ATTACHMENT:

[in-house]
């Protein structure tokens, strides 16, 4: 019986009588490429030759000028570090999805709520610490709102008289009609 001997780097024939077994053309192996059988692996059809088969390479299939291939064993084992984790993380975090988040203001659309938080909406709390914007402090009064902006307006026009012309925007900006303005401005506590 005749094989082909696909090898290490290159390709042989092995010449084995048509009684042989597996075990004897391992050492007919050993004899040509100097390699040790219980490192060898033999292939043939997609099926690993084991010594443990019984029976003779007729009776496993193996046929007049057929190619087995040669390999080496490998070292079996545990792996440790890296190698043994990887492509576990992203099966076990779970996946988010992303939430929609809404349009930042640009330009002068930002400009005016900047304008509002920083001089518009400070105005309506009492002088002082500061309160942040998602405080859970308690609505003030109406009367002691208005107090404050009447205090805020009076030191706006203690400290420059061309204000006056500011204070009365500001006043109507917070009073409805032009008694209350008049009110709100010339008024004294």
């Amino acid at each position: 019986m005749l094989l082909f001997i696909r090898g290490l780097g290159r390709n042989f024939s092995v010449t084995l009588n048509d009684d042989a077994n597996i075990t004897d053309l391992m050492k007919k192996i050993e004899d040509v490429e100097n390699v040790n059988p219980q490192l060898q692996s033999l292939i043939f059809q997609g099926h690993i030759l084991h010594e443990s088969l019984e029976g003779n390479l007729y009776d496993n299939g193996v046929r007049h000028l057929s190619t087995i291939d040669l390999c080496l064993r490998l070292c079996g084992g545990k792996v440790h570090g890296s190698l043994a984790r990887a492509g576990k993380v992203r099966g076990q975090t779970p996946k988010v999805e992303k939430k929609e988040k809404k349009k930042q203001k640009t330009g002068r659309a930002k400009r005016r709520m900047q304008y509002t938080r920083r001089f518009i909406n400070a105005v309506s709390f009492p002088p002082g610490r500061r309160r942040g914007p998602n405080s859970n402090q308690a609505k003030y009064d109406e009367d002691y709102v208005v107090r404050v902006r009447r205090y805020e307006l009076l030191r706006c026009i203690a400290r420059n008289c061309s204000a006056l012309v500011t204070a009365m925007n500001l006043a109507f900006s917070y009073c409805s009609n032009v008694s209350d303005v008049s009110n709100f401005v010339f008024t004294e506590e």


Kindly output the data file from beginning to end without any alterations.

[in-house]
């Protein structure tokens, strides 16, 4: 019986009588490429030759000028570090999805709520610490709102008289009609 001997780097024939077994053309192996059988692996059809088969390479299939291939064993084992984790993380975090988040203001659309938080909406709390914007402090009064902006307006026009012309925007900006303005401005506590 005749094989082909696909090898290490290159390709042989092995010449084995048509009684042989597996075990004897391992050492007919050993004899040509100097390699040790219980490192060898033999292939043939997609099926690993084991010594443990019984029976003779007729009776496993193996046929007049057929190619087995040669390999080496490998070292079996545990792996440790890296190698043994990887492509576990992203099966076990779970996946988010992303939430929609809404349009930042640009330009002068930002400009005016900047304008509002920083001089518009400070105005309506009492002088002082500061309160942040998602405080859970308690609505003030109406009367002691208005107090404050009447205090805020009076030191706006203690400290420059061309204000006056500011204070009365500001006043109507917070009073409805032009008694209350008049009110709100010339008024004294």
């Amino acid at each position: 019986m005749l094989l082909f001997i696909r090898g290490l780097g290159r390709n042989f024939s092995v010449t084995l009588n048509d009684d042989a077994n597996i075990t004897d053309l391992m050492k007919k192996i050993e004899d040509v490429e100097n390699v040790n059988p219980q490192l060898q692996s033999l292939i043939f059809q997609g099926h690993i030759l084991h010594e443990s088969l019984e029976g003779n390479l007729y009776d496993n299939g193996v046929r007049h000028l057929s190619t087995i291939d040669l390999c080496l064993r490998l070292c079996g084992g545990k792996v440790h570090g890296s190698l043994a984790r990887a492509g576990k993380v992203r099966g076990q975090t779970p996946k988010v999805e992303k939430k929609e988040k809404k349009k930042q203001k640009t330009g002068r659309a930002k400009r005016r709520m900047q304008y509002t938080r920083r001089f518009i909406n400070a105005v309506s709390f009492p002088p002082g610490r500061r309160r942040g914007p998602n405080s859970n402090q308690a609505k003030y009064d109406e009367d002691y709102v208005v107090r404050v902006r009447r205090y805020e307006l009076l030191r706006c026009i203690a400290r420059n008289c061309s204000a006056l012309v500011t204070a009365m925007n500001l006043a109507f900006s917070y009073c409805s009609n032009v008694s209350d303005v008049s009110n709100f401005v010339f008024t004294e506590e």